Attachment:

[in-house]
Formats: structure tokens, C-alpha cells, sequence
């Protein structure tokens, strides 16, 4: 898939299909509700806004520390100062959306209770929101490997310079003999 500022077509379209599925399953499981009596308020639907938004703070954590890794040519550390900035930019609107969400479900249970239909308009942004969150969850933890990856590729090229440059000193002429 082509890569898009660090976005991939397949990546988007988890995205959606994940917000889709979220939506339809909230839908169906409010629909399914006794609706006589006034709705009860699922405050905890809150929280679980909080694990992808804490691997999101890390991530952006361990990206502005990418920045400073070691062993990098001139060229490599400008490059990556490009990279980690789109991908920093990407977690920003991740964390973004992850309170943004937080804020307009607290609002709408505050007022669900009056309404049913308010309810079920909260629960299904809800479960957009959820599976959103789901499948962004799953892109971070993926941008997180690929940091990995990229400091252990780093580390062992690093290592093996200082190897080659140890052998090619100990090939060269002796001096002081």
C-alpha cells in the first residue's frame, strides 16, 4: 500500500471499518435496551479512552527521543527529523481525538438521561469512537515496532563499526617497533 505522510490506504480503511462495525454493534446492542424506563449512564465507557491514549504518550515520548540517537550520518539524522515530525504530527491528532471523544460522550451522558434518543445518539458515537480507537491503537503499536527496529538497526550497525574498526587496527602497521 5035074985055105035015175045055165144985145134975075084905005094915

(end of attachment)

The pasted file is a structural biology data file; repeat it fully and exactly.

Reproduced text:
[in-house]
Formats: structure tokens, C-alpha cells, sequence
């Protein structure tokens, strides 16, 4: 898939299909509700806004520390100062959306209770929101490997310079003999 500022077509379209599925399953499981009596308020639907938004703070954590890794040519550390900035930019609107969400479900249970239909308009942004969150969850933890990856590729090229440059000193002429 082509890569898009660090976005991939397949990546988007988890995205959606994940917000889709979220939506339809909230839908169906409010629909399914006794609706006589006034709705009860699922405050905890809150929280679980909080694990992808804490691997999101890390991530952006361990990206502005990418920045400073070691062993990098001139060229490599400008490059990556490009990279980690789109991908920093990407977690920003991740964390973004992850309170943004937080804020307009607290609002709408505050007022669900009056309404049913308010309810079920909260629960299904809800479960957009959820599976959103789901499948962004799953892109971070993926941008997180690929940091990995990229400091252990780093580390062992690093290592093996200082190897080659140890052998090619100990090939060269002796001096002081």
C-alpha cells in the first residue's frame, strides 16, 4: 500500500471499518435496551479512552527521543527529523481525538438521561469512537515496532563499526617497533 505522510490506504480503511462495525454493534446492542424506563449512564465507557491514549504518550515520548540517537550520518539524522515530525504530527491528532471523544460522550451522558434518543445518539458515537480507537491503537503499536527496529538497526550497525574498526587496527602497521 5035074985055105035015175045055165144985145134975075084905005094915